Good Night, Commander

The Commander has lost his mother and one of his legs in the Iran-Iraq war. Now he spends most of his time alone in his room where he recreates the conflict with an imaginary enemy and soldiers, trying to avenge his losses. His father urges him to take off his artificial leg when he is at home, to join his uncles and aunties who have arrived for dinner. But when he does, he finds out that they are all about to go off to meet his “new mother.” Back in his room the imaginary war continues, and he confronts an enemy soldier who is also missing a limb. A battle seems inevitable until The Commander offers the enemy his artificial leg.

See the reviews at WOW Review, Volume 2, Issue 4 & Volume 5, Issue 3.

One thought on “Good Night, Commander

  1. Seemi Aziz says:

    The 1980-88 war between Iran and Iraq has left a young boy without a leg and a mother. His father is thinking of remarrying. The child is the innocent victim of these circumstances and struggles to find a way to vent his anger and frustration. The protagonist is still capable of compassion when he meets the imaginary enemy who, surprisingly, is also missing a leg.

    This is a very powerful story in which the little boy’s need to seek revenge in make believe play for the murder of his mother sounds emotionally true. The treatment of his disability is unsentimental and straightforward. Make-believe fighting with imaginary soldiers/enemies who are responsible for the way his life has been altered is a thought provoking aspect of this book. Friendship and empathy are represented as a cure for his frustration as during one of the make belief skirmishes he meets another young soldier with the same disability. This meeting develops into an imaginary friendship through which he comes to terms with his own predicament and achieves resolution of his anger. The idea of finding conflict resolution through play is powerful and is articulated well through the insider voices of the author and illustrator. This story can be related to any text to life connection of loss as well as present day global conflicts is well suited for class discussion on the impact of war and the effect it has on children. He takes action within role play and games to manage his situation and succeeds it it.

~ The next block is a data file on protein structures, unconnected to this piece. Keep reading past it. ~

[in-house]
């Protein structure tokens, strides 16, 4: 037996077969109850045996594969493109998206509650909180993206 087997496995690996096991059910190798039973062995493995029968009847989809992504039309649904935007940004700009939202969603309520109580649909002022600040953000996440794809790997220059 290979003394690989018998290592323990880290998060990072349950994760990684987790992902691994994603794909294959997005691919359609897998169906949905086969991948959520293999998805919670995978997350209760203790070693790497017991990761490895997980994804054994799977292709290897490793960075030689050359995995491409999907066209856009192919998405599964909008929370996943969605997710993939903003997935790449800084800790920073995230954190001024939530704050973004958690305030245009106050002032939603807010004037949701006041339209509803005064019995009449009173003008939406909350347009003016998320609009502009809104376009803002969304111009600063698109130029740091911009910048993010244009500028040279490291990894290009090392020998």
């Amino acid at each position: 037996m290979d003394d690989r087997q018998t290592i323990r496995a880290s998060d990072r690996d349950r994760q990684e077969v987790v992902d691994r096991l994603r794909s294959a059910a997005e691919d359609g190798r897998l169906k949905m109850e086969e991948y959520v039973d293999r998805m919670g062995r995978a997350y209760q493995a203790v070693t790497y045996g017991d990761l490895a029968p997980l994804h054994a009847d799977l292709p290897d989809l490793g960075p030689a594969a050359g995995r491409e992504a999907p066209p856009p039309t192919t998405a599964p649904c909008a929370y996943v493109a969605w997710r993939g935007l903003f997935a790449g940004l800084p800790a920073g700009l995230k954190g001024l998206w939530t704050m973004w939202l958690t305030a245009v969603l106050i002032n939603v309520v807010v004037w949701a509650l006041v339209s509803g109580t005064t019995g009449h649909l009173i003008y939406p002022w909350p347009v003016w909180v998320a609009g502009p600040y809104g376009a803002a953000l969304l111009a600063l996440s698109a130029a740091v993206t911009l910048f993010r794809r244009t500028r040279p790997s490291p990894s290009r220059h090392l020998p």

The child-like illustrations somewhat assuage the anguish of the situation but still clearly convey the strong emotions the little boy feels. The stylistic drawings and use of few colors lend to the solemn atmosphere of the written narrative.

Leave a Reply

Your email address will not be published. Required fields are marked *